Phoenix may go off its road diet


    The Phoenix Plaza opened last summer on Highway 99. <br><p>Photo from phoenixciviccenter.org.{/p}

    A single-lane configuration on southbound Main Street in downtown Phoenix could be on its way out after Phoenix City Council approved amendments to the city’s Transportation System Plan March 4.

    Many residents have been unhappy with the so-called “road diet” configuration since it was instituted in fall 2015. The city switched Main Street from a two-lane road to a one-lane street from Sixth Street to Oak Street in conjunction with the town’s downtown redevelopment efforts.

    City officials promised a review of the project to determine whether it would continue, but adoption of a new transportation plan in 2016 included standards that did not allow conversion back to the former alignment.

    “The public has since spoken, and there is a clear preference to return to a two-lane configuration for southbound Main Street,” Planning Director Evan MacKenzie wrote in a report on the amendments. Most public comment received has been negative on the one-lane setup. Merging into a single lane from side streets has been criticized, with backups occurring during peak periods.

    While residents wanted a change back, it wasn’t gong to be simple. A conditional-use permit would have needed approval from the Planning Commission to allow two lanes unless the transportation plan was amended.

    After the vote, Evans cautioned that there is a 21-day period before it becomes final. During that time the action could be taken to the Oregon Land Use Board of Appeals. The decision could also be held up by the Oregon Department of Transportation or the Department of Land Conservation and Development, but MacKenzie said he was not expecting any appeals.

    City Manager Aaron Prunty asked for and received consent from the council following the vote to go ahead with staff work to allow the conversion back to two lanes. With the new amendments, approval is not required from either the Planning Commission or City Council.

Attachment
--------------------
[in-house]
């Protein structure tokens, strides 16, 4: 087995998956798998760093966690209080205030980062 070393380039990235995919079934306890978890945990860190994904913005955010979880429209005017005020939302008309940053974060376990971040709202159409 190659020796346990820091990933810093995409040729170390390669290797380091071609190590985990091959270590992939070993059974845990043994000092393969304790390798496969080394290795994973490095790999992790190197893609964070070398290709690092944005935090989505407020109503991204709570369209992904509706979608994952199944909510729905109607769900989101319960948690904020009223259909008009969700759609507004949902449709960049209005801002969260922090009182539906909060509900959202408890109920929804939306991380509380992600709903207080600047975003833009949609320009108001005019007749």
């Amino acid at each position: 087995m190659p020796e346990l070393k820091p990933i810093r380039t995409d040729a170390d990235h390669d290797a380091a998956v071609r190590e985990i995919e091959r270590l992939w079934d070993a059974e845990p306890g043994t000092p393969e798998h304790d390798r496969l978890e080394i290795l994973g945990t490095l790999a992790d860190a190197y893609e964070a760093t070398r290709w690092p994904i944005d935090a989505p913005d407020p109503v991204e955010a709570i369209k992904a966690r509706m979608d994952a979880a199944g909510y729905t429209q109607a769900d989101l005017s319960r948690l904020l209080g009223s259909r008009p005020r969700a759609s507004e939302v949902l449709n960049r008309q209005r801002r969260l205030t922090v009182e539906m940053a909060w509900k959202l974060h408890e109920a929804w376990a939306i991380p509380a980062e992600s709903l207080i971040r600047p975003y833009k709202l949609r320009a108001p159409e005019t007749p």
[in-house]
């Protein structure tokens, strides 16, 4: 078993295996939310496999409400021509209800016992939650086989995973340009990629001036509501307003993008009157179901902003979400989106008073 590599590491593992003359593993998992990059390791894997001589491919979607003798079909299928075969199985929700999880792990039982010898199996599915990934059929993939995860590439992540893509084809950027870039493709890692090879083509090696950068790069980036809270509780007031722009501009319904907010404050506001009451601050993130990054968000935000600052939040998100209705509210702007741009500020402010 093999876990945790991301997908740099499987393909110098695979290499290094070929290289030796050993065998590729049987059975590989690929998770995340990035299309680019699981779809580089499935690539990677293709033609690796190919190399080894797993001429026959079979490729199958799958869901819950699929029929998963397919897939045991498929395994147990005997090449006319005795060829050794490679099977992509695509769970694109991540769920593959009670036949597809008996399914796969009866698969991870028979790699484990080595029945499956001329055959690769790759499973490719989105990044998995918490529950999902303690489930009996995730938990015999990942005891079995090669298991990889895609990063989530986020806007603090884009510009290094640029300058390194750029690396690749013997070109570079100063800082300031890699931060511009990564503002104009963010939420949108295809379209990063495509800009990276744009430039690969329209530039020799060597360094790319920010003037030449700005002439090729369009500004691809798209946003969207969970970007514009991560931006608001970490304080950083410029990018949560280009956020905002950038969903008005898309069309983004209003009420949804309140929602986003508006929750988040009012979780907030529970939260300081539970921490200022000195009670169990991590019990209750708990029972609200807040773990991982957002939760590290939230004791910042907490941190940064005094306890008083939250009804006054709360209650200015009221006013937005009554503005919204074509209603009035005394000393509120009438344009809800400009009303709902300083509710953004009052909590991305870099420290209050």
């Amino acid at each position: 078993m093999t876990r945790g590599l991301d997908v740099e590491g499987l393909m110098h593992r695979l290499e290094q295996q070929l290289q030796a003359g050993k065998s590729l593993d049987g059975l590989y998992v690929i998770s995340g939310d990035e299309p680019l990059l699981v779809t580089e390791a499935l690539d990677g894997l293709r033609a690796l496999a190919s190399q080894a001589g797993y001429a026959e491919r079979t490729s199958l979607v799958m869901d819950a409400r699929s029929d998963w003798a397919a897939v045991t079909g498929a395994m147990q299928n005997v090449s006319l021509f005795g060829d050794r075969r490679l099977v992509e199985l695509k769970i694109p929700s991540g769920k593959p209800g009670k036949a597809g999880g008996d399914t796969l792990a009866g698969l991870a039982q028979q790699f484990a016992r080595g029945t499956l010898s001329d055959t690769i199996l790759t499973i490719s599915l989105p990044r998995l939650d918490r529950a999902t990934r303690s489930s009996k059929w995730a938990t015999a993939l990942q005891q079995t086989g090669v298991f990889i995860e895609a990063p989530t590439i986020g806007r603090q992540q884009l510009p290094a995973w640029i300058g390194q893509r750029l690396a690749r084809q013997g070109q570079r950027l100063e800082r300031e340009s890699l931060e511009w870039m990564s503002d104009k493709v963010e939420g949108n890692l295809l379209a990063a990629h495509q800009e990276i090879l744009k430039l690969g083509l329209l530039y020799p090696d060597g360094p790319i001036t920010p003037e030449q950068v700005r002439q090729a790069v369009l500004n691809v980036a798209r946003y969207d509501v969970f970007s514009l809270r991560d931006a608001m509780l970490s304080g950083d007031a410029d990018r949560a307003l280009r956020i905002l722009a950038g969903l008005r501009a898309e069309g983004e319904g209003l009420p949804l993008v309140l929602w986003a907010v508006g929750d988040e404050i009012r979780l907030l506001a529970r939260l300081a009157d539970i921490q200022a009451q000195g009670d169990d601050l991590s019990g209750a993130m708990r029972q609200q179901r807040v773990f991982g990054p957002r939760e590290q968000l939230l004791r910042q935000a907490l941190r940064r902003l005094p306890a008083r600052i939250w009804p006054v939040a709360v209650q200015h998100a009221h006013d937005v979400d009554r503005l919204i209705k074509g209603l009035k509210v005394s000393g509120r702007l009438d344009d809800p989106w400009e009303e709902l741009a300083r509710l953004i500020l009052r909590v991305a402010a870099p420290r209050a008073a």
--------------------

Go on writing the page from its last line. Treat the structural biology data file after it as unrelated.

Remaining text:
The city adopted its current transportation plan in 2016, but information presented to city leaders and the public at the time did not match what was adopted in the plan, MacKenzie wrote. The public was led to believe the singe-lane setup on Main Street was a trial that could be reversed. But parts of the plan limited the roadway to a one-lane configuration. Planning commissioners recommend approval of the amendments Jan. 14.

    The new provisions allow for a narrower travel lane of 10 feet rather than the typical 11- or 12-foot lane. The narrower lanes can produce a “traffic calming effect” to help reduce tendencies to exceed the speed limit. In the downtown area the amendments would eliminate a buffered bike lane shown in some proposals for redevelopment due to a lack of right-of-way width.

    Conversions to fewer travel lanes have been implemented elsewhere in the Rogue Valley and remain in place, including North Main Street in Ashland, East Main Street in Medford and Highway 99 from the north Ashland city limits to Rapp Road in Talent.

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    In other action, the council did not go along with Mayor Chris Luz’s suggestion that up to $10,000 from contingency funds be made available for fire-prevention efforts.

    Luz said he wanted to contact Jackson County and the Central Oregon and Pacific Railroad about efforts to abate potential fire hazards on tracts of land that the entities own next to a residential area in the north part of town. The area is frequented by transients, and there are fire pits at the site. Luz said he wanted the funding in order to respond in case the property owners did not take action. Fires have occurred at the site over the years.

    “I’d rather if we do it where the city manager contacted those agencies and found out what our options are and found out how much it’s going to cost,” said Councilor Terry Baker.

    In July 2018, Luz said he might declare a state of emergency given conditions on the property. Luz worked with the county and the railroad to reduce potential fire danger. Eviction notices were posted for those occupying the property, and county crews cut back vegetation along the tracks bordering residences under a contact between the county and the railroad.

    Reach Ashland freelance writer Tony Boom at tboomwriter@gmail.com.

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